Each year Zanzibar world renowned for her beautiful tropical beaches, fresh grilled sea food served with delicious garnishes and the spectacular phenomenon of the single sail boats that grace the island’s waters sways to various music tunes during the annual Sauti za Busara Swahili Music Festival whose seventh edition is scheduled for February 11-16, 2010. Originally conceived as a showcase for the East African Swahili music, seven years later critics who have been watching the festival over the last six years are concerned that this festival, whose Kiswahili name means “Sounds of Wisdom”, appears to be losing its focus in promoting Swahili music. BETHSHEBA ACHITSA writes.
The 2010 edition does no more than justify the critics’ observation. While one would have expected to see many Swahili groups, the line up of performers announced as ‘confirmed’ for the event by the Sauti za Busara organisers in November 2009 reveals that soul, blues, funk, jazz, rock and other contemporary urban music genres are dominating the festival. This leaves Swahili groups scrambling for audience and space with non-Swahili music groups on what should have been their platform. In 2010, groups to perform at the festival are drawn from as far as Trinidad and Tobago, Surinam, UK, USA, Norway, Denmark, Sweden, Guinea, Senegal, Egypt, and The Gambia.
Other nations represented at Sauti za Busara include Mayotte, Kenya, Congo, Uganda, Zambia, and Tanzania.
Among the groups are The Love Circle band whose style is described as reggae, pop and urban. The group that comes from Trinidad and Tobago has all its songs performed in English and its music is dance floor-friendly and orchestra-oriented that leaves one wondering how relevant its presence is at Sauti Za Busara, a “Swahili music” festival.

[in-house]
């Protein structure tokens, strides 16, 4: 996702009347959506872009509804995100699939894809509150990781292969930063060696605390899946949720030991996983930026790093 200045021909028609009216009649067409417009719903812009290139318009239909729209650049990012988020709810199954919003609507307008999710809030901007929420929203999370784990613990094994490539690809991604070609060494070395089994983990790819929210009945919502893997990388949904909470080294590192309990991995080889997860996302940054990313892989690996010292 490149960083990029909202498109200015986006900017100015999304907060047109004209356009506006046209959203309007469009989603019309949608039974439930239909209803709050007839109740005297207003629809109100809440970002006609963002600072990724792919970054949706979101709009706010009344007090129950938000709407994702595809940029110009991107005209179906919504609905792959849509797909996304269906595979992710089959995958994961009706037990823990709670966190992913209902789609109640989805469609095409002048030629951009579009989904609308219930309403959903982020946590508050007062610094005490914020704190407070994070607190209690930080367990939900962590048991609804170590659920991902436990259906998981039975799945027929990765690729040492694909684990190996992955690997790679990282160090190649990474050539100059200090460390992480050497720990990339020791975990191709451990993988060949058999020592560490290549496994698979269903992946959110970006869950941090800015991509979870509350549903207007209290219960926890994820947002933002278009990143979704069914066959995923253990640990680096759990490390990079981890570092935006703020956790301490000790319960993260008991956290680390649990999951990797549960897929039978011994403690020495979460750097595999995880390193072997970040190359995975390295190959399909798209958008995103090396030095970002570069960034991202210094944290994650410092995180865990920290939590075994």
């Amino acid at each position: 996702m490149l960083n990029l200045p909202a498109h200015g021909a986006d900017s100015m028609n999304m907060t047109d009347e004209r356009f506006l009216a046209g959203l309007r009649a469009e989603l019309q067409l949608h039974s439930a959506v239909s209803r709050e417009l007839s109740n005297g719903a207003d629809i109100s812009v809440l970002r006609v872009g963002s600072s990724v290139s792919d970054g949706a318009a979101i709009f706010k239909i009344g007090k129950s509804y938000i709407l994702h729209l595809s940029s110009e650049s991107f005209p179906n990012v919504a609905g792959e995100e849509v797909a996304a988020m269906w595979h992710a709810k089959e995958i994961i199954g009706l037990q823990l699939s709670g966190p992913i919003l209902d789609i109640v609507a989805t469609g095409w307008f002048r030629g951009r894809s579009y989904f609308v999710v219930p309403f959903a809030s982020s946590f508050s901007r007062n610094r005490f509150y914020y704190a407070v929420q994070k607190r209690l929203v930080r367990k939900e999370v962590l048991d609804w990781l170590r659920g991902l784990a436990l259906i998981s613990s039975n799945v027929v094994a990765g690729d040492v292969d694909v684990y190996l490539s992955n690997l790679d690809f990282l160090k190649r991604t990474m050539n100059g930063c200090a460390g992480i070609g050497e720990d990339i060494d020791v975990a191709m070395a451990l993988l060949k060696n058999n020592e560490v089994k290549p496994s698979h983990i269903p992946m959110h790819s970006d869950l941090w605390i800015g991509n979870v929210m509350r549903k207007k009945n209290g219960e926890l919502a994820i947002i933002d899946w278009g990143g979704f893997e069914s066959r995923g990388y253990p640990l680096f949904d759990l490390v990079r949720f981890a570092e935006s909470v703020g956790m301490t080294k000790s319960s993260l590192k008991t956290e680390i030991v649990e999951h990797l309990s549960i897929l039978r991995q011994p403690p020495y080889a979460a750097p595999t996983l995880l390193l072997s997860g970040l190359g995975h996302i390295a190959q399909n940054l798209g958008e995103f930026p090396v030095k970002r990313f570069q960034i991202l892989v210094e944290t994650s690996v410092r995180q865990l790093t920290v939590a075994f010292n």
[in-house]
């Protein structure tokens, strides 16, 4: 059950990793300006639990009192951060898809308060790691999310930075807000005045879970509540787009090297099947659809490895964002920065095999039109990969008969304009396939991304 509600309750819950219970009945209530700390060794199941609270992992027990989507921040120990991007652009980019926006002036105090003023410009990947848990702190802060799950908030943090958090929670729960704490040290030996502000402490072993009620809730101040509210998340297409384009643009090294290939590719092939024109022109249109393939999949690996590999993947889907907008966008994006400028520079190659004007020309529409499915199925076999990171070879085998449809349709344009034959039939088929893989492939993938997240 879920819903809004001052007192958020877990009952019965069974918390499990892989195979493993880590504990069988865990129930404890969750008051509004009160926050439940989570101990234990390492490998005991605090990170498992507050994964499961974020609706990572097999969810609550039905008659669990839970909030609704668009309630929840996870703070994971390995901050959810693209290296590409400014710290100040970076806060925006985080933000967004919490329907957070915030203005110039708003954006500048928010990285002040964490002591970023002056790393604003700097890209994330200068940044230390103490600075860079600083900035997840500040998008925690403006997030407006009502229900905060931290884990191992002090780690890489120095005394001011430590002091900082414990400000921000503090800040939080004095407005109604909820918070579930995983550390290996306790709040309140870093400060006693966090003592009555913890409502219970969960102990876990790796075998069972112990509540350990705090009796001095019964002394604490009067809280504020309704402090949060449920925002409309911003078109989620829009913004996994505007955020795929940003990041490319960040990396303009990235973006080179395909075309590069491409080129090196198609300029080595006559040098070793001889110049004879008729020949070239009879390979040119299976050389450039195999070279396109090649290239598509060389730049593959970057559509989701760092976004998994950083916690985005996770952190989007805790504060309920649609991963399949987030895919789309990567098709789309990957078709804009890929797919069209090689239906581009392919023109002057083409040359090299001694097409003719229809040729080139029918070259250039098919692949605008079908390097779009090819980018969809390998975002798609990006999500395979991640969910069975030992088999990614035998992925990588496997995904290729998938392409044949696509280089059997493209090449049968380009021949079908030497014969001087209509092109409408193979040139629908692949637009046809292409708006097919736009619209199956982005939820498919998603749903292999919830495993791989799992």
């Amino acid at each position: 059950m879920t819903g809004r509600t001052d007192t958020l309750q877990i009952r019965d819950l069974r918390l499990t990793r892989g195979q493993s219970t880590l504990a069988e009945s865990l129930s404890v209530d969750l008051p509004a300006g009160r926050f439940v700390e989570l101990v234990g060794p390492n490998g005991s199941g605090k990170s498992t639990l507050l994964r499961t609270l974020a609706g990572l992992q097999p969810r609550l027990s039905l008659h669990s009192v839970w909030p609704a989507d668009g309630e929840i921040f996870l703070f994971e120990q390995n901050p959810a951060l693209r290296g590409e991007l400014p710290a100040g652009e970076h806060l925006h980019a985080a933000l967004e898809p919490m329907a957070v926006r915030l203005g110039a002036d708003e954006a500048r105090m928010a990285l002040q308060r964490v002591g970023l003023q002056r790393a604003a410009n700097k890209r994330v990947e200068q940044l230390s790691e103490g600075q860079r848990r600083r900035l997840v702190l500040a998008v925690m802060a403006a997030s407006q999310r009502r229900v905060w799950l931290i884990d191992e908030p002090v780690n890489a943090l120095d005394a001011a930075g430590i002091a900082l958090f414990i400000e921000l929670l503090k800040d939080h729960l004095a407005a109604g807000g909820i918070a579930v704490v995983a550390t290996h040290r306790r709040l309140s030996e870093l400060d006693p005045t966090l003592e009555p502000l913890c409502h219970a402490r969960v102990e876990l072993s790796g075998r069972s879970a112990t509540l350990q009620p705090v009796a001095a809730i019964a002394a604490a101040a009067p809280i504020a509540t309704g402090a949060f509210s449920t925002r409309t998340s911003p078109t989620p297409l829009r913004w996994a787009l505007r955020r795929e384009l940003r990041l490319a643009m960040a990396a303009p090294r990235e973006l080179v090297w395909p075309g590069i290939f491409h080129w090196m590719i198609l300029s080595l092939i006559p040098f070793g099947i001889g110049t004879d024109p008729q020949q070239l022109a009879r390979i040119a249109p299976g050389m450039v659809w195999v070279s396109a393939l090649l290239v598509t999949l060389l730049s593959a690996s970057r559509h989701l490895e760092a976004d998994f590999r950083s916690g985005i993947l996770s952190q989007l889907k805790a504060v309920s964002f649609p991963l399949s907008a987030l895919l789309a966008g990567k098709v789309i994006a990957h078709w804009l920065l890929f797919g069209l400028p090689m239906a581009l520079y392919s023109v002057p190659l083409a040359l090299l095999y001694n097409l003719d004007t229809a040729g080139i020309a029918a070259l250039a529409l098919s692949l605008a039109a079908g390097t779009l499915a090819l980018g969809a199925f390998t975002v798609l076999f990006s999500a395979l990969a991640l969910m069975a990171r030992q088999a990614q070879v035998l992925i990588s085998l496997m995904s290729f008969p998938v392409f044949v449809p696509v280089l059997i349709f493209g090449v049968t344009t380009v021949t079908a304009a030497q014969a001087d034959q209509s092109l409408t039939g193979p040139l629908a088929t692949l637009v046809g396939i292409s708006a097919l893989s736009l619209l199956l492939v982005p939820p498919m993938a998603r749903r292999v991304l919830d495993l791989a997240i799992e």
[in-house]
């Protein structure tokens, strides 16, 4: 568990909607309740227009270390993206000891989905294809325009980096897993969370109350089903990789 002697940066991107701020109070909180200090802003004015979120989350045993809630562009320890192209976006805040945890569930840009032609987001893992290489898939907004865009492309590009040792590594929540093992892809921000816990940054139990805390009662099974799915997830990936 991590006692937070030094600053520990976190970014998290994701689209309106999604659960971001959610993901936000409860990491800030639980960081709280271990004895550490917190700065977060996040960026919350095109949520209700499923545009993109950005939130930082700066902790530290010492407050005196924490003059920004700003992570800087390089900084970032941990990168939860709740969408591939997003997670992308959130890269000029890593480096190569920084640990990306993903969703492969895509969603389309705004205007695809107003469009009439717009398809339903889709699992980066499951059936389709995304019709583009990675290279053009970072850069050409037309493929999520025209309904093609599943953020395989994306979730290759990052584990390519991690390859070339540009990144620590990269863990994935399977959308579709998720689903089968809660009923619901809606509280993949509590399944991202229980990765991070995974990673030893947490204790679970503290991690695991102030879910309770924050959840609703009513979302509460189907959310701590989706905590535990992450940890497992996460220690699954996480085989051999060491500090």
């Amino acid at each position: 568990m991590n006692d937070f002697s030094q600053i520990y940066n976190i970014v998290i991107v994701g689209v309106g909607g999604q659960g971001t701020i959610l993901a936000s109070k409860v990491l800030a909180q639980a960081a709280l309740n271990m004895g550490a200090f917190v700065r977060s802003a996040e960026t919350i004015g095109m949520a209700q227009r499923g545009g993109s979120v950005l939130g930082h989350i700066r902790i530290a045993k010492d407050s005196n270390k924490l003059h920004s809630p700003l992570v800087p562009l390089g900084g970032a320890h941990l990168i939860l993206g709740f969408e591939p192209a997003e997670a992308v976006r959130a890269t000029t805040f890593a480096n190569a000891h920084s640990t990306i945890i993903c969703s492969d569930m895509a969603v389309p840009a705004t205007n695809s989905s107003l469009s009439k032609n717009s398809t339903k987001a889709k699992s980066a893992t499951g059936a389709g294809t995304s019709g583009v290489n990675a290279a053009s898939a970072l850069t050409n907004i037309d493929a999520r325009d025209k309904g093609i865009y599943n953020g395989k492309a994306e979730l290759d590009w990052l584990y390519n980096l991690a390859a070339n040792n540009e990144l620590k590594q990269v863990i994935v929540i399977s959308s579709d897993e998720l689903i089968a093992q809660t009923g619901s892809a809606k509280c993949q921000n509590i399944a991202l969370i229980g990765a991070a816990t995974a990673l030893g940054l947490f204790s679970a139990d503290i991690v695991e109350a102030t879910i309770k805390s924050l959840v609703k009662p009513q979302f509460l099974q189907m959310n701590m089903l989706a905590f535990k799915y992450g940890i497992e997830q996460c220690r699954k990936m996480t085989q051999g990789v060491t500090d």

But more questions may be raised over why Debo Band, a nine-piece Ethiopian outfit that is said to be re-defining old sounds of classic Ethiopian music will be doing in Zanzibar. Or should the festival now focus on the so-called “world music” and stop branding itself as a “Swahili music” festival that it is not? Perhaps that is what has already happened quietly without the festival founder and director Yusuf Mahmood announcing it to the world. And he would be perfectly justified to change the vision if the ‘Swahili’ in Sauti za Busara has not produced results. One may not be so sure but it appears Sauti za Busara could be abandoning its focus on ‘Swahili’. Only they could shed light on this matter.
Place or venue may not be the only consideration but the relevance of the particular groups to the festival is important as some of the groups drawn from the East African countries have little to do with ‘Swahili’ music. There are groups drawn from Kenya, Uganda, Tanzania yet they are not , strictly-speaking, ‘Swahili’ oriented. Kenya’s Kunja Dance group, for instance, specialises in contemporary dance and acrobatics. It is surprising that they are part of the 2010 edition.
It is then undeniable to state that tourism and perhaps promoting the sponsors’ causes are now at the core of the festival, explaining why they welcome prominent music groups from around the world.
Seven years is a long time and one would be tempted to ask Sauti za Busara to state how, exactly, it has contributed to the development of music since its inception in 2003. When the organisers say entry to the event is free to East African residents before 5pm, one wonders who they are targeting at this time when most people are at work or school. It is only after work that people would attend any concert.
If more Swahili groups would get invited to this event, then up-and-coming artists would have succeeded in forming sustainable networks that would enable them to develop their careers. Unfortunately, each year a “select few”artists get invited to Sauti za Busara, perhaps to remind people that it ought to be a Swahili music festival. Such performers include Ikhwani Safaa Musical Club and Bi Kidude who appear to be used more for marketing purposes than for their “musicality”.
Creating the Sauti za Busara festival is such a laudable effort, but with it losing its focus one cannot help but wonder why DJ Yusuf Mahmood continues to purport that Sauti za Busara is a platform that promotes not Swahili but East African Music. But where is “East Africa” in the line-up, and is “Swahili” the same as “East Africa”?
With the likes of South African Thandiswa Mazwai, Holland-based Bamba Nazar & The Pilgrimage of Surinam, Dawda Jobarteh of The Gambia, Isaac Blackman & The Love Circle of Trinidad & Tobago, Malick Pathé Sow of Senegal, Mari Boine of Norway, Obibase of Guinea, and Massar Egbari of Egypt lined up for performance, one may be justified to ask if Sauti za Busara is indeed a “Swahili” or “world” music festival. And are the two synonymous?